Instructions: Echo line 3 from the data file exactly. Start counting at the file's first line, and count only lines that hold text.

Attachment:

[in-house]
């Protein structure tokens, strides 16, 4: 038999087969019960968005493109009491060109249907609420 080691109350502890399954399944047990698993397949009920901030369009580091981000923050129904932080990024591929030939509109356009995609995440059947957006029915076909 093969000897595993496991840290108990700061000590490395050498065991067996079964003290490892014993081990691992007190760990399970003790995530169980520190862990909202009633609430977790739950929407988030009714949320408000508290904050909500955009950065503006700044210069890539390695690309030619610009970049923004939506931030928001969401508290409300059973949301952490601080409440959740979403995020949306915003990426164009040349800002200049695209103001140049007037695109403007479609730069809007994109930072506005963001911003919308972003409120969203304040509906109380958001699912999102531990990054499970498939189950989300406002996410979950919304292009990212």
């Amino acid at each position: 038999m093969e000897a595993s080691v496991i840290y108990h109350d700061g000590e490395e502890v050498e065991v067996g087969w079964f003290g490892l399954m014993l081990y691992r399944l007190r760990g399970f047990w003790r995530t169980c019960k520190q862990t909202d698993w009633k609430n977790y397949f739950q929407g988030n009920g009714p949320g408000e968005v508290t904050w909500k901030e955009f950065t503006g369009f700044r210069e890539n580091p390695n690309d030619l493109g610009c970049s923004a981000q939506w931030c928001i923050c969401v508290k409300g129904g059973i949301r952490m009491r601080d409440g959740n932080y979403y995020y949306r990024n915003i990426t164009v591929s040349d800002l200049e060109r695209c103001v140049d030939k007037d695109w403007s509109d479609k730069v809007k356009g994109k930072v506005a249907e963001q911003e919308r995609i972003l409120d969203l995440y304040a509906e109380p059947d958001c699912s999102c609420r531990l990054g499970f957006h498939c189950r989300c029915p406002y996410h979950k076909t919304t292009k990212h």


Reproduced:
């Amino acid at each position: 038999m093969e000897a595993s080691v496991i840290y108990h109350d700061g000590e490395e502890v050498e065991v067996g087969w079964f003290g490892l399954m014993l081990y691992r399944l007190r760990g399970f047990w003790r995530t169980c019960k520190q862990t909202d698993w009633k609430n977790y397949f739950q929407g988030n009920g009714p949320g408000e968005v508290t904050w909500k901030e955009f950065t503006g369009f700044r210069e890539n580091p390695n690309d030619l493109g610009c970049s923004a981000q939506w931030c928001i923050c969401v508290k409300g129904g059973i949301r952490m009491r601080d409440g959740n932080y979403y995020y949306r990024n915003i990426t164009v591929s040349d800002l200049e060109r695209c103001v140049d030939k007037d695109w403007s509109d479609k730069v809007k356009g994109k930072v506005a249907e963001q911003e919308r995609i972003l409120d969203l995440y304040a509906e109380p059947d958001c699912s999102c609420r531990l990054g499970f957006h498939c189950r989300c029915p406002y996410h979950k076909t919304t292009k990212h």